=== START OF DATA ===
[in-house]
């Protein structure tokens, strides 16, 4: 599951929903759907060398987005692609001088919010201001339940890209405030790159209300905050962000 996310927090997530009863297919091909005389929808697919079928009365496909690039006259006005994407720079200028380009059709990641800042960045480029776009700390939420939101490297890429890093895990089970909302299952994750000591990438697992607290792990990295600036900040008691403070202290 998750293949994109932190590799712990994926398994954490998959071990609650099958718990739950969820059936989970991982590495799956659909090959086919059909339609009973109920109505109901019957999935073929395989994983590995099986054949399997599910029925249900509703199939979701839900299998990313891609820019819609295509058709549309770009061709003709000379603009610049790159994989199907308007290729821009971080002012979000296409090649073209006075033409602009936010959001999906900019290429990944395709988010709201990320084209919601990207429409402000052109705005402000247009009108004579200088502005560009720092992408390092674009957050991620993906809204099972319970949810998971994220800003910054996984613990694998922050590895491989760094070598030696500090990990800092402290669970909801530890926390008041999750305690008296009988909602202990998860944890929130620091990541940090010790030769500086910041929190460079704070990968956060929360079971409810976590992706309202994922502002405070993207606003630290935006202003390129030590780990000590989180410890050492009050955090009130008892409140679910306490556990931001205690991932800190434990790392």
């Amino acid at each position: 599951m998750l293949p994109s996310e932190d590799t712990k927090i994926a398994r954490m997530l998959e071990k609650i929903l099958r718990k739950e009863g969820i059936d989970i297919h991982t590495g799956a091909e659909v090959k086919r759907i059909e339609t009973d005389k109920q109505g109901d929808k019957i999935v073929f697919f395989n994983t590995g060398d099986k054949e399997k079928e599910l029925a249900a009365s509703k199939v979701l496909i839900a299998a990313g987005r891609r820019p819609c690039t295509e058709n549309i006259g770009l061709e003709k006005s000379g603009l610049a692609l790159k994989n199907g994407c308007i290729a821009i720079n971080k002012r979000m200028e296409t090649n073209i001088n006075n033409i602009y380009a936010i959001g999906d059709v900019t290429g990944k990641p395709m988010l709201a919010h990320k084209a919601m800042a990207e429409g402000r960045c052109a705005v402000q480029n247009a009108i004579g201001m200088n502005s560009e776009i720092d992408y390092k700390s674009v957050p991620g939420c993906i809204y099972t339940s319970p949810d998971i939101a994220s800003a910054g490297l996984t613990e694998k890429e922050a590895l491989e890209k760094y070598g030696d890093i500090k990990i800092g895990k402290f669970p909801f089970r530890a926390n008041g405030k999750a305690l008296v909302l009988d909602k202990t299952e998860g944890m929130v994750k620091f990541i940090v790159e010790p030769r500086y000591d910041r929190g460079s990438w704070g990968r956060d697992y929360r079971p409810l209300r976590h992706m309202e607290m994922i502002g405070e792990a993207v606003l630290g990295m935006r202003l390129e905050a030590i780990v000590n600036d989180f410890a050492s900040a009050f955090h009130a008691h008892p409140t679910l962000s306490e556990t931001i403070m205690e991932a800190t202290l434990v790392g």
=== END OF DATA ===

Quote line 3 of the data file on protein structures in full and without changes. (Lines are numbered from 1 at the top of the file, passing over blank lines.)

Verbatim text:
């Amino acid at each position: 599951m998750l293949p994109s996310e932190d590799t712990k927090i994926a398994r954490m997530l998959e071990k609650i929903l099958r718990k739950e009863g969820i059936d989970i297919h991982t590495g799956a091909e659909v090959k086919r759907i059909e339609t009973d005389k109920q109505g109901d929808k019957i999935v073929f697919f395989n994983t590995g060398d099986k054949e399997k079928e599910l029925a249900a009365s509703k199939v979701l496909i839900a299998a990313g987005r891609r820019p819609c690039t295509e058709n549309i006259g770009l061709e003709k006005s000379g603009l610049a692609l790159k994989n199907g994407c308007i290729a821009i720079n971080k002012r979000m200028e296409t090649n073209i001088n006075n033409i602009y380009a936010i959001g999906d059709v900019t290429g990944k990641p395709m988010l709201a919010h990320k084209a919601m800042a990207e429409g402000r960045c052109a705005v402000q480029n247009a009108i004579g201001m200088n502005s560009e776009i720092d992408y390092k700390s674009v957050p991620g939420c993906i809204y099972t339940s319970p949810d998971i939101a994220s800003a910054g490297l996984t613990e694998k890429e922050a590895l491989e890209k760094y070598g030696d890093i500090k990990i800092g895990k402290f669970p909801f089970r530890a926390n008041g405030k999750a305690l008296v909302l009988d909602k202990t299952e998860g944890m929130v994750k620091f990541i940090v790159e010790p030769r500086y000591d910041r929190g460079s990438w704070g990968r956060d697992y929360r079971p409810l209300r976590h992706m309202e607290m994922i502002g405070e792990a993207v606003l630290g990295m935006r202003l390129e905050a030590i780990v000590n600036d989180f410890a050492s900040a009050f955090h009130a008691h008892p409140t679910l962000s306490e556990t931001i403070m205690e991932a800190t202290l434990v790392g």